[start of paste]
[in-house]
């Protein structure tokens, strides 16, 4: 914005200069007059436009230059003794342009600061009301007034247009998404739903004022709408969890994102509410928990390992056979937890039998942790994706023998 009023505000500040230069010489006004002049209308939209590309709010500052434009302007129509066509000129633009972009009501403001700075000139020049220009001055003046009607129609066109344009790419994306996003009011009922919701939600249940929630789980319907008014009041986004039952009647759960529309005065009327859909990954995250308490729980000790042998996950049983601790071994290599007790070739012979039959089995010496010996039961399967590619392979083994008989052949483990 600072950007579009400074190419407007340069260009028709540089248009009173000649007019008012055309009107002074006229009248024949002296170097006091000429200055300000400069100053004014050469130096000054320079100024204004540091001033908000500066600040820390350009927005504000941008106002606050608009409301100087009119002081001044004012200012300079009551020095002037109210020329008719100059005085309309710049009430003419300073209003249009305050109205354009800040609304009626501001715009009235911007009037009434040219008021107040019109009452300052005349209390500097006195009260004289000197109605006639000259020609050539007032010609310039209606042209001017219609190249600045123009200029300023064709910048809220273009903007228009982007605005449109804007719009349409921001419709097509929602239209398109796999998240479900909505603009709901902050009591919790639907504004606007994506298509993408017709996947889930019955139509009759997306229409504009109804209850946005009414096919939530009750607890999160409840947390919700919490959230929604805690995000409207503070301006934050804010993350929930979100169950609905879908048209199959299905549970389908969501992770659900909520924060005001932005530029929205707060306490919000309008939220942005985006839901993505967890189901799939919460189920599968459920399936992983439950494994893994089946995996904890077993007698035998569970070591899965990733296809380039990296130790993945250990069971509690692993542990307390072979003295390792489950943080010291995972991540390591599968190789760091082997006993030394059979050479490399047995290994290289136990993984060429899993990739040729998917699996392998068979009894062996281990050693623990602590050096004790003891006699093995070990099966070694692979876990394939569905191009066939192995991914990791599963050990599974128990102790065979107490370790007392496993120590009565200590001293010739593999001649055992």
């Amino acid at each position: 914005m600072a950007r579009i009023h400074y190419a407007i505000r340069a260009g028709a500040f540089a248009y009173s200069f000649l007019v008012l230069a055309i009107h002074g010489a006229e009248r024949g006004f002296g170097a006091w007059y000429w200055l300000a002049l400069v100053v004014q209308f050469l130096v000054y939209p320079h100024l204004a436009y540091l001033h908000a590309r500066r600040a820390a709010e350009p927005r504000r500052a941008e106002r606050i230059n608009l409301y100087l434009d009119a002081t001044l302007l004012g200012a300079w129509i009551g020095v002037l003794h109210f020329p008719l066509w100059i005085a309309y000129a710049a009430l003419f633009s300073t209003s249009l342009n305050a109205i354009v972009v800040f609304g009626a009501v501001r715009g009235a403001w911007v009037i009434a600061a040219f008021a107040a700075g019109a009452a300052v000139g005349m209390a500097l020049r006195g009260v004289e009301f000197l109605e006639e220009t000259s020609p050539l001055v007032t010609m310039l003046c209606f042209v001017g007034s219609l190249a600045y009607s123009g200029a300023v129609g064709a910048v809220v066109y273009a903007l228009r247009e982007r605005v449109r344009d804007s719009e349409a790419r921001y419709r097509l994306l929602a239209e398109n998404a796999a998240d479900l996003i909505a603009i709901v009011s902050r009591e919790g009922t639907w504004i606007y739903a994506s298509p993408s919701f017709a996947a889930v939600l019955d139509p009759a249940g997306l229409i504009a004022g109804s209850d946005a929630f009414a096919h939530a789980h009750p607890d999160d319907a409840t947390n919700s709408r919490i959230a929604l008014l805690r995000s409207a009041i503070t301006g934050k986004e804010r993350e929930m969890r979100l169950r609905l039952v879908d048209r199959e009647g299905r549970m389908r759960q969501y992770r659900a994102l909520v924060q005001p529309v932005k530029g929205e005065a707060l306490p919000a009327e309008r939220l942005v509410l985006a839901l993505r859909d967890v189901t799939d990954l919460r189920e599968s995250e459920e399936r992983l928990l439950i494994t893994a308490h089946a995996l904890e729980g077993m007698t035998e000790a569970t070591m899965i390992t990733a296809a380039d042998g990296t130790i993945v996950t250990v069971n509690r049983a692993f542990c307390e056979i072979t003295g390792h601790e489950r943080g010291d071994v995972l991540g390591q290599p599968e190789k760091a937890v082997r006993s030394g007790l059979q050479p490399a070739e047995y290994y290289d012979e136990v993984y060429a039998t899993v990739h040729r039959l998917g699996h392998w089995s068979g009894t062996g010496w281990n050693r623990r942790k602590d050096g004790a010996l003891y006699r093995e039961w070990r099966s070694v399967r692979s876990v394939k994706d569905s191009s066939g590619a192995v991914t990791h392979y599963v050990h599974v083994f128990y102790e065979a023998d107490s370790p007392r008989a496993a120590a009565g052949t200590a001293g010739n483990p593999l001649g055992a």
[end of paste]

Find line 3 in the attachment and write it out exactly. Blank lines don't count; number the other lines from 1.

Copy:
């Amino acid at each position: 914005m600072a950007r579009i009023h400074y190419a407007i505000r340069a260009g028709a500040f540089a248009y009173s200069f000649l007019v008012l230069a055309i009107h002074g010489a006229e009248r024949g006004f002296g170097a006091w007059y000429w200055l300000a002049l400069v100053v004014q209308f050469l130096v000054y939209p320079h100024l204004a436009y540091l001033h908000a590309r500066r600040a820390a709010e350009p927005r504000r500052a941008e106002r606050i230059n608009l409301y100087l434009d009119a002081t001044l302007l004012g200012a300079w129509i009551g020095v002037l003794h109210f020329p008719l066509w100059i005085a309309y000129a710049a009430l003419f633009s300073t209003s249009l342009n305050a109205i354009v972009v800040f609304g009626a009501v501001r715009g009235a403001w911007v009037i009434a600061a040219f008021a107040a700075g019109a009452a300052v000139g005349m209390a500097l020049r006195g009260v004289e009301f000197l109605e006639e220009t000259s020609p050539l001055v007032t010609m310039l003046c209606f042209v001017g007034s219609l190249a600045y009607s123009g200029a300023v129609g064709a910048v809220v066109y273009a903007l228009r247009e982007r605005v449109r344009d804007s719009e349409a790419r921001y419709r097509l994306l929602a239209e398109n998404a796999a998240d479900l996003i909505a603009i709901v009011s902050r009591e919790g009922t639907w504004i606007y739903a994506s298509p993408s919701f017709a996947a889930v939600l019955d139509p009759a249940g997306l229409i504009a004022g109804s209850d946005a929630f009414a096919h939530a789980h009750p607890d999160d319907a409840t947390n919700s709408r919490i959230a929604l008014l805690r995000s409207a009041i503070t301006g934050k986004e804010r993350e929930m969890r979100l169950r609905l039952v879908d048209r199959e009647g299905r549970m389908r759960q969501y992770r659900a994102l909520v924060q005001p529309v932005k530029g929205e005065a707060l306490p919000a009327e309008r939220l942005v509410l985006a839901l993505r859909d967890v189901t799939d990954l919460r189920e599968s995250e459920e399936r992983l928990l439950i494994t893994a308490h089946a995996l904890e729980g077993m007698t035998e000790a569970t070591m899965i390992t990733a296809a380039d042998g990296t130790i993945v996950t250990v069971n509690r049983a692993f542990c307390e056979i072979t003295g390792h601790e489950r943080g010291d071994v995972l991540g390591q290599p599968e190789k760091a937890v082997r006993s030394g007790l059979q050479p490399a070739e047995y290994y290289d012979e136990v993984y060429a039998t899993v990739h040729r039959l998917g699996h392998w089995s068979g009894t062996g010496w281990n050693r623990r942790k602590d050096g004790a010996l003891y006699r093995e039961w070990r099966s070694v399967r692979s876990v394939k994706d569905s191009s066939g590619a192995v991914t990791h392979y599963v050990h599974v083994f128990y102790e065979a023998d107490s370790p007392r008989a496993a120590a009565g052949t200590a001293g010739n483990p593999l001649g055992a």